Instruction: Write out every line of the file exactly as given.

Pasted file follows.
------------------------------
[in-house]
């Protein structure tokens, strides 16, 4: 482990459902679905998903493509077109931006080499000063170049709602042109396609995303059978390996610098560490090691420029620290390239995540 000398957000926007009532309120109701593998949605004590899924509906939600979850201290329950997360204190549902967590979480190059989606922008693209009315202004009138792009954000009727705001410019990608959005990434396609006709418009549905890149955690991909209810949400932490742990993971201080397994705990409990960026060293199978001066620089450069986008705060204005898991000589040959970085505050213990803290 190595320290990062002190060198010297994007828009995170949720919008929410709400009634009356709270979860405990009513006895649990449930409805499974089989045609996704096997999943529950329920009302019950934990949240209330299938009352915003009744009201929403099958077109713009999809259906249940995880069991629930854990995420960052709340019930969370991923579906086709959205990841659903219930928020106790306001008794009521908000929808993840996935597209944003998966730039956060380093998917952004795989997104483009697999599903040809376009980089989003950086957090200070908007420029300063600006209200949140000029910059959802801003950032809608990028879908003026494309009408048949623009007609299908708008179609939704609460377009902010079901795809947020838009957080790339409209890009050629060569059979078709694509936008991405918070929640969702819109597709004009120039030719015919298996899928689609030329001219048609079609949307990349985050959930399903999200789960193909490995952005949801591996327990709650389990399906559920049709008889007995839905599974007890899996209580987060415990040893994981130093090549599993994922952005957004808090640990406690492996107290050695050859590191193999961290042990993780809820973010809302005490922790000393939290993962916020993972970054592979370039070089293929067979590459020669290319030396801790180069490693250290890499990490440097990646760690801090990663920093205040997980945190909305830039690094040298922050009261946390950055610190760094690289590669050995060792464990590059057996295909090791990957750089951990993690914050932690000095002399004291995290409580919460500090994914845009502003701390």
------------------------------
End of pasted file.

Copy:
[in-house]
């Protein structure tokens, strides 16, 4: 482990459902679905998903493509077109931006080499000063170049709602042109396609995303059978390996610098560490090691420029620290390239995540 000398957000926007009532309120109701593998949605004590899924509906939600979850201290329950997360204190549902967590979480190059989606922008693209009315202004009138792009954000009727705001410019990608959005990434396609006709418009549905890149955690991909209810949400932490742990993971201080397994705990409990960026060293199978001066620089450069986008705060204005898991000589040959970085505050213990803290 190595320290990062002190060198010297994007828009995170949720919008929410709400009634009356709270979860405990009513006895649990449930409805499974089989045609996704096997999943529950329920009302019950934990949240209330299938009352915003009744009201929403099958077109713009999809259906249940995880069991629930854990995420960052709340019930969370991923579906086709959205990841659903219930928020106790306001008794009521908000929808993840996935597209944003998966730039956060380093998917952004795989997104483009697999599903040809376009980089989003950086957090200070908007420029300063600006209200949140000029910059959802801003950032809608990028879908003026494309009408048949623009007609299908708008179609939704609460377009902010079901795809947020838009957080790339409209890009050629060569059979078709694509936008991405918070929640969702819109597709004009120039030719015919298996899928689609030329001219048609079609949307990349985050959930399903999200789960193909490995952005949801591996327990709650389990399906559920049709008889007995839905599974007890899996209580987060415990040893994981130093090549599993994922952005957004808090640990406690492996107290050695050859590191193999961290042990993780809820973010809302005490922790000393939290993962916020993972970054592979370039070089293929067979590459020669290319030396801790180069490693250290890499990490440097990646760690801090990663920093205040997980945190909305830039690094040298922050009261946390950055610190760094690289590669050995060792464990590059057996295909090791990957750089951990993690914050932690000095002399004291995290409580919460500090994914845009502003701390």